You see the YouTube video.  Apparently, they modified generic Webkit to be 144fps compatible, so ignore the "UNSUPPORTED" message (it will be remedied in a future version of TestUFO update)

It would be in Apple's business interests to make sure that 120 Hz iPhone (when it comes out later this year), supports 120fps requestAnimationFrame() minimally.  It is not mutually exclusive with complying with the WHATWG specification.

Power consumption is also indeed a legitimate worry but this can be solved by giving the user the choice of Performance versus Efficiency.

Google "Blur Busters" in the news lately.  As an entity in the Refresh Rate Race to future Retina Refresh Rates, we're square and center in many of these standardization initiatives.

Minimal fps=Hz sync support is easy to do, and (now with Microsoft falling in line) is quite defacto standardized in all web browsers by all vendors on all desktops, tablets, and mobiles -- with the sole exception of Apple.  We should probably join WHATWG to send this memo.

I have lots of Apple devices (own 4 iPads) and being in the Apple ecosysystem too, it is a bit concerning that Apple has been a laggard in the refresh rate race.  The spatial retina resolution cow was milked, and now the pressure is on commoditizing retina refresh rates, so it is no longer a fad.   4K was insanely expensive 20 years ago, and now 4K is a Walmart sale.  High-Hz will be pervasive as it is another area of progress that has freed up thanks to technology.   Browsers need to keep up, and Apple should too.  Politics on power vs performance can be solved by a simple setting.
Comment 7 mdrejhon 2020-01-14 11:38:03 PST
I should also add, I understand requestAnimationFrame was never originally intended to be the primary VSYNC method.

However, ALL methods that syncs to VSYNC (whether be scrolling, or WebGL, or requestAnimationFrame), needs to be high-Hz compatible -- 

The existing politics on excluding requestAnimationFrame needs to be re-evaluated on the mainstream basis -- 

The widespread logical mutual agreement to "everything we did in the past that syncs to VSYNC should best-effort sync to Hz" -- rather than cherrypicking which APIs are allowed to sync to Hz, when in the past they used to (at 60Hz). 

It's a new refresh rate race that needs to be evaluated on its genuine human-benefits merits, including making sure past APIs are compatible with this new reality.  Much like how browser APIs had to be changed to account for retina resolution screens in a broad-spectrum manner without cherrypicking.   The same is true for retina refresh rates.
Comment 8 mdrejhon 2020-01-14 11:38:20 PST
I should also add, I understand requestAnimationFrame was never originally intended to be the primary VSYNC method.

However, ALL methods that syncs to VSYNC (whether be scrolling, or WebGL, or requestAnimationFrame), needs to be high-Hz compatible -- 

The existing politics on excluding requestAnimationFrame needs to be re-evaluated on the mainstream basis -- 

The widespread logical mutual agreement to "everything we did in the past that syncs to VSYNC should best-effort sync to Hz" -- rather than cherrypicking which APIs are allowed to sync to Hz, when in the past they used to (at 60Hz). 

It's a new refresh rate race that needs to be evaluated on its genuine human-benefits merits, including making sure past APIs are compatible with this new reality.  Much like how browser APIs had to be changed to account for retina resolution screens in a broad-spectrum manner without cherrypicking.   The same is true for retina refresh rates.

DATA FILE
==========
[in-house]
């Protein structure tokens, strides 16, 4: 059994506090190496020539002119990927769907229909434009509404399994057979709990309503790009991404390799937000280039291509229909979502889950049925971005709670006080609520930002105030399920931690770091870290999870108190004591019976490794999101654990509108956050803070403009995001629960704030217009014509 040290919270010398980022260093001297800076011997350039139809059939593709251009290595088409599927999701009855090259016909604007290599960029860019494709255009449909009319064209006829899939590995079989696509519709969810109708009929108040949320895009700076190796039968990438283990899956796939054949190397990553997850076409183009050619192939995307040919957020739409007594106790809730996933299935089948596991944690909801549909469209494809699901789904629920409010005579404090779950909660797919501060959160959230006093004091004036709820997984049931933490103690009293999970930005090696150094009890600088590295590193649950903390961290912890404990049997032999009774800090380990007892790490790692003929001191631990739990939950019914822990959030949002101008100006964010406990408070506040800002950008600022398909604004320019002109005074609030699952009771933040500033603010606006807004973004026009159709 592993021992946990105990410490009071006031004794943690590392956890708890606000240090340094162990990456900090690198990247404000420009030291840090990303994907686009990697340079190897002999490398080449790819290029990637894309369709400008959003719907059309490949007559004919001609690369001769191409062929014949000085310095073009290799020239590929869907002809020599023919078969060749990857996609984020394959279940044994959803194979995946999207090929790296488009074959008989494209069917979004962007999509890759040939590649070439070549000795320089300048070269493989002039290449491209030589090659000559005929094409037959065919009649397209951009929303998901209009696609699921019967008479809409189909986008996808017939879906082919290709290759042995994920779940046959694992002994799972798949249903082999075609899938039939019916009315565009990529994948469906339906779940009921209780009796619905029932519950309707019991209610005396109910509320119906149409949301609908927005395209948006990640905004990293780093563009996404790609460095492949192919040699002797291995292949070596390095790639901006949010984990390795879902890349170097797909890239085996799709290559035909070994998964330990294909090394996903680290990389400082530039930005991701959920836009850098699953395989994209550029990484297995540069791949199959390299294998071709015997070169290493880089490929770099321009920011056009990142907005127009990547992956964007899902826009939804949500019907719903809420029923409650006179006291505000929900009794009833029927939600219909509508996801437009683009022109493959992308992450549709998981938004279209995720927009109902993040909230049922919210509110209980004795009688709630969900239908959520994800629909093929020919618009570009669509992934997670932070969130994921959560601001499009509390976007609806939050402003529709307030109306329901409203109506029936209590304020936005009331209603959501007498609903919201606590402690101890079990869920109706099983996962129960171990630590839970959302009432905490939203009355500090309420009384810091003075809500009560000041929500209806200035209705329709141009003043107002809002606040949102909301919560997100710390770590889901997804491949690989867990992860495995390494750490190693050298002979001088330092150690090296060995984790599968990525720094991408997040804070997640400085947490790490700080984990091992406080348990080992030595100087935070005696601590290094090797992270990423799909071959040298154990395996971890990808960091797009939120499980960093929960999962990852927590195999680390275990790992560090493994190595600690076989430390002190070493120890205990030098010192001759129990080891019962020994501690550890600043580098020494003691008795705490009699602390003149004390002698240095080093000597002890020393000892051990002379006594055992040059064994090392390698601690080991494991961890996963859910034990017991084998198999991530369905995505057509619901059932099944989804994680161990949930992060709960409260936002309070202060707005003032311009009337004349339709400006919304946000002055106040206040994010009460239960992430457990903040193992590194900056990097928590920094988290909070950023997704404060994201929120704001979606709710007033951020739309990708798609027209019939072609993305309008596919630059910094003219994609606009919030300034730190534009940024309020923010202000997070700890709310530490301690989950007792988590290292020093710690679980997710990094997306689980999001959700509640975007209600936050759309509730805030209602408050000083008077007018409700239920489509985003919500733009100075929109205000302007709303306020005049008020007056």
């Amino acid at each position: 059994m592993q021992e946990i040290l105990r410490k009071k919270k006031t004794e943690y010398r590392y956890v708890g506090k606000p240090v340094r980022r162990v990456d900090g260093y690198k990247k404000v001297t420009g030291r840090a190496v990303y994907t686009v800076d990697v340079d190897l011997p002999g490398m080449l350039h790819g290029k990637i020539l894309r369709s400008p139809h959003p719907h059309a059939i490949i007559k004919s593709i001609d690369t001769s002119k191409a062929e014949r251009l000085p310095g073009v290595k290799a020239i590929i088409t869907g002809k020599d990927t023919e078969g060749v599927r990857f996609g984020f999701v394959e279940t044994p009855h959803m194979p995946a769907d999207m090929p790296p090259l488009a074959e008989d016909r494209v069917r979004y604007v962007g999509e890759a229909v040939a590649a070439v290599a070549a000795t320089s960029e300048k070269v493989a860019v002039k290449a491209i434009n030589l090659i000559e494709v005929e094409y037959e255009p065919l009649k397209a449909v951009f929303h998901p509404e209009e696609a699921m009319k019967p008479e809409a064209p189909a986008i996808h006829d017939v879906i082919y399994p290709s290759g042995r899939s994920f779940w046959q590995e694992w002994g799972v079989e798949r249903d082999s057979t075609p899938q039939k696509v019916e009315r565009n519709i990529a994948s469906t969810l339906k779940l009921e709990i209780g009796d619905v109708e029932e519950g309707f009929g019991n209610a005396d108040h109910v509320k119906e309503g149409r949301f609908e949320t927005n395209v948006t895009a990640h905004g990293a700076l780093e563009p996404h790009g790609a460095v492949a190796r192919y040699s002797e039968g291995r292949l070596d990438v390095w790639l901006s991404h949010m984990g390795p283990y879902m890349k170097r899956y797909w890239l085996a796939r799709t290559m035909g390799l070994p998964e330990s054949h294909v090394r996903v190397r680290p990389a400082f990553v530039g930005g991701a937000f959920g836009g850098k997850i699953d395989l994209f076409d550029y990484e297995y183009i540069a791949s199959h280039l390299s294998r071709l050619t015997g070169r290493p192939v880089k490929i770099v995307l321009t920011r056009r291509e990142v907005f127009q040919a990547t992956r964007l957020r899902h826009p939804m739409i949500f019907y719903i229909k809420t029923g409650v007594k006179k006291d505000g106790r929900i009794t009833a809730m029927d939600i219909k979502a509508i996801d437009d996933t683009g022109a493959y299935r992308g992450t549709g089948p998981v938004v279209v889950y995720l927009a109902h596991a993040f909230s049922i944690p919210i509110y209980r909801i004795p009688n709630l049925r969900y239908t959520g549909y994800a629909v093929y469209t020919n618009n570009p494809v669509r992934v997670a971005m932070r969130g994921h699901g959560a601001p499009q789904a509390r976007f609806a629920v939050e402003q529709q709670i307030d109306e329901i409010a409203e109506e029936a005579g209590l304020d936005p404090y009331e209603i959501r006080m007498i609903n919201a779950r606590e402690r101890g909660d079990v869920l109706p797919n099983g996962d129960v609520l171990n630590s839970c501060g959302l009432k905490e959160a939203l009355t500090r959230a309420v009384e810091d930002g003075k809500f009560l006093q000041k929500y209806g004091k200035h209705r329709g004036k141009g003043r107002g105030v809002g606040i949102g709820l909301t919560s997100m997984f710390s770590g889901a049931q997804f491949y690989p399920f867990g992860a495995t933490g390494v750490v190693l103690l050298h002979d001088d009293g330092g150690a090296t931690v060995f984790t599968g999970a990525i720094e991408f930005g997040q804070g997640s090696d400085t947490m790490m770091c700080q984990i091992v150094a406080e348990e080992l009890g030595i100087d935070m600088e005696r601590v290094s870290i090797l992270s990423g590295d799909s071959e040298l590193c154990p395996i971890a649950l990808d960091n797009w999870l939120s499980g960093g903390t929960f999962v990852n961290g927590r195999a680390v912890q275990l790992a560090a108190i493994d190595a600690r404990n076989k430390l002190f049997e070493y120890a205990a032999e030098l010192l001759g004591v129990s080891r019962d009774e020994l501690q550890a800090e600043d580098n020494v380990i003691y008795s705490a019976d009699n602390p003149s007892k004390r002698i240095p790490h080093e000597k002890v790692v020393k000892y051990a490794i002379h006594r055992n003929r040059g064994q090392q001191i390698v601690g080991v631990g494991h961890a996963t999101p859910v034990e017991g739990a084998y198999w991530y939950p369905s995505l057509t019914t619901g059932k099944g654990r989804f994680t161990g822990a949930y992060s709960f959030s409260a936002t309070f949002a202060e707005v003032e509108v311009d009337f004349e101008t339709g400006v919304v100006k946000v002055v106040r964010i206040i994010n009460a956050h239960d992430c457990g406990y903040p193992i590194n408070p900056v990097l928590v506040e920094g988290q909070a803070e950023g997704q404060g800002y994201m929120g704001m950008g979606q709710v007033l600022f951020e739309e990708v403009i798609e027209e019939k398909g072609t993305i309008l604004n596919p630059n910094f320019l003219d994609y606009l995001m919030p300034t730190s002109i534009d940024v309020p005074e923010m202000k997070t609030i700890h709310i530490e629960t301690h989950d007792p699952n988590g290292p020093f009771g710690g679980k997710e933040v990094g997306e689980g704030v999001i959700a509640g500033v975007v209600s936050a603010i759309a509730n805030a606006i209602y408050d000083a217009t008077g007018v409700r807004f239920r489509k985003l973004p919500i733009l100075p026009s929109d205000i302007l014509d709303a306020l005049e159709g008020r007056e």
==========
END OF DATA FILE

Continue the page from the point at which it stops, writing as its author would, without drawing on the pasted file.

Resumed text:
Comment 9 mdrejhon 2020-01-16 13:29:10 PST
It appears that Generic WebKit now supports 144 Hz in the new smartphone:

https://www.blurbusters.com/xiaomi-uses-testufo-to-demo-144-hz-redmi-5g-
smartphone-apple-does-not-support-120-hz-testufo/

I have published the above article to the media side of Blur Busters (Blur Busters also has a laboratory side too).

Currently, Blur Busters has media plans to more loudly call-out the 120 Hz browser limitation once Apple launches the upcoming 120 Hz smartphone.

Will attempt to join the WHATWG prior to them, time-permitting, to try to faciliate an accelerated resolution -- but it would be nice to see Apple make some headway towards falling in line with defacto industry standard.
Comment 10 mdrejhon 2020-01-16 15:28:05 PST
I have formally joined WHATWG and have submitted an issue relating to this;

https://github.com/whatwg/meta/issues/158
Comment 11 ヨハネ 2020-07-03 06:25:46 PDT
I want you to support 120hz of iPad.
Comment 12 jdspugh 2021-02-10 10:41:40 PST
As a game developer, lover of performance, and user of Apple products, I think the 120Hz capable iPads should allow 120Hz games within the browser. The users deserve the best experience possible, especially if the device is plugged into power. Otherwise why not limit the whole of the app store's apps to 60Hz also? It doesn't make sense.
Comment 13 Darcey 2021-03-31 10:57:05 PDT
There needs to be support for different refresh rates as WebGL scenes are all over the place if the user/viewer is not @ 60hz refresh rate.

requestAnimationFrame(fn,refreshRate)

I tried my website on latest version of chrome dated 31/03/21 today with my monitor set to 120hz, it virtually maxed out all my cores on my i9 9900k and didn't touch my GPU (RTX 3080), not to mention it struggled to get above 22fps, where as if I had my refresh rate set to 60hz the WebGL scene would be locked at 60fps not a problem. Yes checked chrome was using hardware acceleration, tried it on and off, same result.

Firefox on the other hand, didn't touch the CPU but used the GPU (which is correct) and nearly managed to get to 120fps, bounced around at 100 to 115.

So then I changed to 75hz refresh rate, chrome one again started to use my GPU instead of my CPU and managed to get 75fps, still overshooting 60fps and firefox was the same.